The I.R.S. has had scant resources for years because Republicans have sought to cut its funding. The report highlighted the agency’s broader struggles in dealing with complicated tax returns filed by wealthy people and criticized its willingness to trust that returns filed by big accounting firms contained accurate information.
Congress has approved an $80 billion overhaul of the I.R.S. intended in part to hire more specialists capable of auditing high-income filers.
The committee released the reports after a party-line vote, exercising a rarely used power to obtain and make public any U.S. taxpayer’s private information.
Congress invoked it in 1974, when a committee released a report about President Richard M. Nixon’s taxes after a scandal about whether he was underpaying what he owed. That scandal led the I.R.S. in 1977 to create its rule mandating audits of presidents and vice presidents, ensuring that agency officials are not put in the awkward position of deciding whether to audit their boss.
The Ways and Means Committee again used that authority in 2014, when Republicans accused the I.R.S. of political discrimination because it used conservative terms like “tea party” when selecting groups to scrutinize for political activities that would make them ineligible to receive tax-deductible donations. But an inspector general determined that the agency had also used liberal terms, like “progressive” and “occupy,” for the same purpose.
Commissioners of the agency are political appointees of presidents. Mr. Koskinen — who had also run the agency several of the years that it was routinely auditing Mr. Obama — was not the only one to say he avoided involvement in presidential audits.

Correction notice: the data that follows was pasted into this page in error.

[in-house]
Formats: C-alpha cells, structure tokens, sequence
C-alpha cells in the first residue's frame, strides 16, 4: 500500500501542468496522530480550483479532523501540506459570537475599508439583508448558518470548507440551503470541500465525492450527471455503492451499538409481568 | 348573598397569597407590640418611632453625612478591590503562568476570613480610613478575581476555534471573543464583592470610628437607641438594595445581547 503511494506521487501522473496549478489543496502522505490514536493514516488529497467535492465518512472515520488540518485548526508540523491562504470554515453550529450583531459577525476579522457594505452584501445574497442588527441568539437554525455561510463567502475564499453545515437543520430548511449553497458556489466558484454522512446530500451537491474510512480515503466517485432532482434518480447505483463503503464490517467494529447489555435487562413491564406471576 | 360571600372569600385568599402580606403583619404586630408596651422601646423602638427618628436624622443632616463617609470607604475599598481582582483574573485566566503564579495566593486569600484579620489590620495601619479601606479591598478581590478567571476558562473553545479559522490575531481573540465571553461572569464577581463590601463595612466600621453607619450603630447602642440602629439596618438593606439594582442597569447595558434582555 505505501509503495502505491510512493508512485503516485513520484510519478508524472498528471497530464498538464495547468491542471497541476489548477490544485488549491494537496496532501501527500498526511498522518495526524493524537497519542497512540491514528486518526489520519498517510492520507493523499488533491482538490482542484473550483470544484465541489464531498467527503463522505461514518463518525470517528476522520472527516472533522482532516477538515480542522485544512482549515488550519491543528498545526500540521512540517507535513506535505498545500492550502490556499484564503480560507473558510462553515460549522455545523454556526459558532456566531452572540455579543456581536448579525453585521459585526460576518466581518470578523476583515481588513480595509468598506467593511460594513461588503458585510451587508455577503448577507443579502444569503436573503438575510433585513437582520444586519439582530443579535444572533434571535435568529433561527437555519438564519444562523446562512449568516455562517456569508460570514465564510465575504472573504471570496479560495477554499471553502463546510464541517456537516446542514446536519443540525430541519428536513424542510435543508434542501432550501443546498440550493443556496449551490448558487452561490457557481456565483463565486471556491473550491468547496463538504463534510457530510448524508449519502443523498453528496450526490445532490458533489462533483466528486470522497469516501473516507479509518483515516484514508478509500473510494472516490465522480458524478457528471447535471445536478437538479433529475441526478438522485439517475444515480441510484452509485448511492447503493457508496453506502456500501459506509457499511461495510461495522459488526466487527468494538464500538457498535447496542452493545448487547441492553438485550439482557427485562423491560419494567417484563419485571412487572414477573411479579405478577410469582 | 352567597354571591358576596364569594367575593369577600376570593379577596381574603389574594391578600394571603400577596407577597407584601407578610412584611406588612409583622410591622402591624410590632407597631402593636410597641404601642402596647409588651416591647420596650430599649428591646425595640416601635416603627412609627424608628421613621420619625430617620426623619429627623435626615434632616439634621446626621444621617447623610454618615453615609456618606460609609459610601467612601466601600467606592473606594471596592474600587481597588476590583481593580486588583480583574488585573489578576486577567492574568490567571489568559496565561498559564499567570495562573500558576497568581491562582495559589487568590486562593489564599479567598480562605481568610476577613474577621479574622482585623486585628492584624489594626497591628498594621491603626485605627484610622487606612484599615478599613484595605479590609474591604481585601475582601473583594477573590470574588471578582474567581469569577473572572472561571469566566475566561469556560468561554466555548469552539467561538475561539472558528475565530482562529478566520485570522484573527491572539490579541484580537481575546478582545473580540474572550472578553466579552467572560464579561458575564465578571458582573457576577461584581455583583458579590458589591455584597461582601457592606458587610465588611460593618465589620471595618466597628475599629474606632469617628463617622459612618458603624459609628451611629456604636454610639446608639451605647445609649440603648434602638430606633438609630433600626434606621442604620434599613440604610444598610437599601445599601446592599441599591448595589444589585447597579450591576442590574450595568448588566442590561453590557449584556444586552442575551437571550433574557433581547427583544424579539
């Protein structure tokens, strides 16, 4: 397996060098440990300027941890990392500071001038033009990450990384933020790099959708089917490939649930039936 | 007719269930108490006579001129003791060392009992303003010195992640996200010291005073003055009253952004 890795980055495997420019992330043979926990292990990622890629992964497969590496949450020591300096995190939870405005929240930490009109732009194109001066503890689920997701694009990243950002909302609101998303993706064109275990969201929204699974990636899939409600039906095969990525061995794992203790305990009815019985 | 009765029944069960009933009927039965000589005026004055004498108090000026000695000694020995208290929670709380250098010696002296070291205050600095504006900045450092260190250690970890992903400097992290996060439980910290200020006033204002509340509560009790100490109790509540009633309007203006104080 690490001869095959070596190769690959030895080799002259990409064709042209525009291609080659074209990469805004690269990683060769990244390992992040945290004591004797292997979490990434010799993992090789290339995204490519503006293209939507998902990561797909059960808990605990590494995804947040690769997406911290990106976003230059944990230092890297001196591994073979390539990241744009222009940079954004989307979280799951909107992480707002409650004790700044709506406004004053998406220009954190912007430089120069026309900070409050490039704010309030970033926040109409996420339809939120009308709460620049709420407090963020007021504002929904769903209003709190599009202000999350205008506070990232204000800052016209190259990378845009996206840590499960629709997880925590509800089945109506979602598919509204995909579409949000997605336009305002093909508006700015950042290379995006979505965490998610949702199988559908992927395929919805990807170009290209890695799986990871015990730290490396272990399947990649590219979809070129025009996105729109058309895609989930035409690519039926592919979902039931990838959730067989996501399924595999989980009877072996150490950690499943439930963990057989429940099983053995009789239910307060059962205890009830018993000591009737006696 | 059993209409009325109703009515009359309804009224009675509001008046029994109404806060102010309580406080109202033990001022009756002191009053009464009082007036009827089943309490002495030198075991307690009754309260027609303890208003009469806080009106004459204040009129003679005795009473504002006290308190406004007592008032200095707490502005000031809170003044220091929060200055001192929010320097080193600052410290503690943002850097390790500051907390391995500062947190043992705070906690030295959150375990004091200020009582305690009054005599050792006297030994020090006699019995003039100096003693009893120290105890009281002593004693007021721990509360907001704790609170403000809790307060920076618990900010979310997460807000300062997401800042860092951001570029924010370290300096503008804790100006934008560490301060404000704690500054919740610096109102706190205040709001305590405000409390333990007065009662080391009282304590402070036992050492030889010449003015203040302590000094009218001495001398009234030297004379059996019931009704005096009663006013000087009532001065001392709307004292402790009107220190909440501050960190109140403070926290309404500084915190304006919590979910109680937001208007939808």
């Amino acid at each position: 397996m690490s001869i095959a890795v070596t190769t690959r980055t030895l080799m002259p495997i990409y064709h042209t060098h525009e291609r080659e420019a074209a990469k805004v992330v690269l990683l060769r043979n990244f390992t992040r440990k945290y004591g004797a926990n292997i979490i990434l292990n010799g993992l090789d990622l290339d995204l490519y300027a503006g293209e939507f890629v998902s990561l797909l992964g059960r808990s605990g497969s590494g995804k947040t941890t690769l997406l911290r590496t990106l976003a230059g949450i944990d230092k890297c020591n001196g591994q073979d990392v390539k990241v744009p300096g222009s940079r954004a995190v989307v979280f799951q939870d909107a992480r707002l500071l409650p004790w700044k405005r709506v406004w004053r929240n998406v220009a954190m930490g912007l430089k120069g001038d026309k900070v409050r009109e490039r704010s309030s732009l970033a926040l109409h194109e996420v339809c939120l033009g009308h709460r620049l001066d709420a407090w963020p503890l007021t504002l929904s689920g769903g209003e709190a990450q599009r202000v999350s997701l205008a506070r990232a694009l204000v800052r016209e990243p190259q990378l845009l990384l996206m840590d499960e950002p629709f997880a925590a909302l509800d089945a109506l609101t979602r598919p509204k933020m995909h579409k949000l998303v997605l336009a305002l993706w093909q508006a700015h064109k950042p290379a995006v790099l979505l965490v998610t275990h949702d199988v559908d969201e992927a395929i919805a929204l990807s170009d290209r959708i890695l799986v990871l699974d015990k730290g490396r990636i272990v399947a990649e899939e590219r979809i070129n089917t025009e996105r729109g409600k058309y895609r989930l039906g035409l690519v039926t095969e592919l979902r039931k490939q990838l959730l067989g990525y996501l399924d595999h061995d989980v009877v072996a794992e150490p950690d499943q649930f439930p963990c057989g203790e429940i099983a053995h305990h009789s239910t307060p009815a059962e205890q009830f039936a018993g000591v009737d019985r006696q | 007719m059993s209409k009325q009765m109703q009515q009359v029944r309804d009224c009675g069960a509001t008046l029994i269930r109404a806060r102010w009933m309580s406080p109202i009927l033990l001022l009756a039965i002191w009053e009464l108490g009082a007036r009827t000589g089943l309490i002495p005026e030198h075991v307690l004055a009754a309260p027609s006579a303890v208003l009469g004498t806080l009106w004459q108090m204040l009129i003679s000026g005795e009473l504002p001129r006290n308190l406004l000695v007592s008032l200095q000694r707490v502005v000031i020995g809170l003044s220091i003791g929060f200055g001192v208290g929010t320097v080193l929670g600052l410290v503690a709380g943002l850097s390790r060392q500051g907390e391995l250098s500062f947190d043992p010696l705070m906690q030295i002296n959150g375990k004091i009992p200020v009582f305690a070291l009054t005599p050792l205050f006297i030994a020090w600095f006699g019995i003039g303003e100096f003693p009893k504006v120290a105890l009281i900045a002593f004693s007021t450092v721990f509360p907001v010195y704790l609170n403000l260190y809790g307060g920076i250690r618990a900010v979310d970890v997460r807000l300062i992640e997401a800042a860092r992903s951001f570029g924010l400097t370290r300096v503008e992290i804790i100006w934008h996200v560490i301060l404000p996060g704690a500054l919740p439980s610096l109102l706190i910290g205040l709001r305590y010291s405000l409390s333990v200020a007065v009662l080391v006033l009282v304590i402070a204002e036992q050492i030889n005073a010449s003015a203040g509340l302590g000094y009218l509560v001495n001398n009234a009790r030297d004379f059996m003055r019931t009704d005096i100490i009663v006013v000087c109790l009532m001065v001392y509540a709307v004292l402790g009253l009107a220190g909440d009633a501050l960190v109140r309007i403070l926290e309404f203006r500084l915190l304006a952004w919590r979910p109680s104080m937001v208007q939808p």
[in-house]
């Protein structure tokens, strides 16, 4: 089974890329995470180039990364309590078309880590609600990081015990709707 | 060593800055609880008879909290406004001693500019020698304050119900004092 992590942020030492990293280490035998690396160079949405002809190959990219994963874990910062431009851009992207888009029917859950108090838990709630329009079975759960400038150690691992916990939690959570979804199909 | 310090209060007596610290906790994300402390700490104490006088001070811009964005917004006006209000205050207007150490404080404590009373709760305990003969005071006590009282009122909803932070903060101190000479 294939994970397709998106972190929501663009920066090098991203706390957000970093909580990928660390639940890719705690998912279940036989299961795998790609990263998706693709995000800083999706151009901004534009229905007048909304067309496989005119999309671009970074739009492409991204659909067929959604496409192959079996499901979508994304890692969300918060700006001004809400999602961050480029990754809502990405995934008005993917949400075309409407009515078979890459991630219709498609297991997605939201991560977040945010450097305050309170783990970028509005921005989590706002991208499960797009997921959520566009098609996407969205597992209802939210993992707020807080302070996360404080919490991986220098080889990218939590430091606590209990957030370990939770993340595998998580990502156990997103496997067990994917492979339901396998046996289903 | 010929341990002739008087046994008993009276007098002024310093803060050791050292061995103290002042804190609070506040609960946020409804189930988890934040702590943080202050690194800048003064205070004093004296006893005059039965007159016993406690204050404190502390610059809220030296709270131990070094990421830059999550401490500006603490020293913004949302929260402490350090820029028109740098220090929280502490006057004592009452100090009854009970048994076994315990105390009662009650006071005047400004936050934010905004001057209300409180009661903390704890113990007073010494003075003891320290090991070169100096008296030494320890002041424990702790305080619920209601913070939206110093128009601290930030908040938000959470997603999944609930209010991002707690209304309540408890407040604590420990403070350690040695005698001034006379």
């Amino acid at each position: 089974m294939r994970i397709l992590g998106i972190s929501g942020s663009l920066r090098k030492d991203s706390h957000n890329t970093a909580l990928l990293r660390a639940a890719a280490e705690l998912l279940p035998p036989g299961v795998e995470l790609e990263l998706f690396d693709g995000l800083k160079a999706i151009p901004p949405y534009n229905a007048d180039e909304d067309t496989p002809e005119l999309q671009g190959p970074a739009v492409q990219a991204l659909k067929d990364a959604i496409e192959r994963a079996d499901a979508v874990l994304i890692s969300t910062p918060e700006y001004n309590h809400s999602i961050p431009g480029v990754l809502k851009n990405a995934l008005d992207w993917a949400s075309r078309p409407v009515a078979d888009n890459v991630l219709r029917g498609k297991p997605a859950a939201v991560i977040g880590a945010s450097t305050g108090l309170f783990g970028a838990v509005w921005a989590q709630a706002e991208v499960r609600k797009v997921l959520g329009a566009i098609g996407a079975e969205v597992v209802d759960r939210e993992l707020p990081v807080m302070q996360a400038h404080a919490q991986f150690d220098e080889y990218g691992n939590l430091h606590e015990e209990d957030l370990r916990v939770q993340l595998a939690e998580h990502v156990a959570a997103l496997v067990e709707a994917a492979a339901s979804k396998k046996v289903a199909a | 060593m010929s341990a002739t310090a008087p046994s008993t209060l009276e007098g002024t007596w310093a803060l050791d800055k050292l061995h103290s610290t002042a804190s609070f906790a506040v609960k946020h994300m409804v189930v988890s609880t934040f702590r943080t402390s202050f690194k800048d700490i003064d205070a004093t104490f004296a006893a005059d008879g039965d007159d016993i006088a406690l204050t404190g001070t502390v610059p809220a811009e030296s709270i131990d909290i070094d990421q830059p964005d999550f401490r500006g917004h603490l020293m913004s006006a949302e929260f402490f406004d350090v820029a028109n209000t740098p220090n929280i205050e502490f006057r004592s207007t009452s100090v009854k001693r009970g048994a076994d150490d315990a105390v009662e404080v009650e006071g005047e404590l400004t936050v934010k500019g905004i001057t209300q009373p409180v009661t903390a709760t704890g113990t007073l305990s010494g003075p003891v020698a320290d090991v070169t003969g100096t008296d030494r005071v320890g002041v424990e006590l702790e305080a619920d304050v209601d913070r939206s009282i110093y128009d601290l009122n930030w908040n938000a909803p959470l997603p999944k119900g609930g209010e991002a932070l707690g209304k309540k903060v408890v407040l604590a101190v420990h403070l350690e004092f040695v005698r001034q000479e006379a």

Charles O. Rossotti, who served as I.R.S. commissioner from 1997 to 2002, said that he was aware that presidents were audited as a matter of practice but that he played no role in the process.
“I kept away from that with a 10-foot pole,” Mr. Rossotti said.
The requirement that presidential returns be audited is included in the tax agency’s Internal Review Manual, which offers few details. A 2019 I.R.S. document accompanying the committee report said the examinations were conducted by experienced revenue agents.
“The I.R.S. is not aware of any reports of improper bias or partiality in the conduct of an officeholder’s examination in the more than 40-year history of the mandatory procedures,” it said.
The House committee report also documented an extraordinary lack of resources the I.R.S. dedicated to auditing Mr. Trump’s returns when it belatedly started doing so, initially assigning just one staff member to the matter despite the unusual complexity of his business entities and partnerships.
The committee cited internal I.R.S. memos stating that “it is not possible to obtain the resources available to examine all potential issues” raised by the more than 400 pass-through entities cited in Mr. Trump’s taxes.
“To do a thorough review of these returns, we would need a team much larger than the current team,” it said.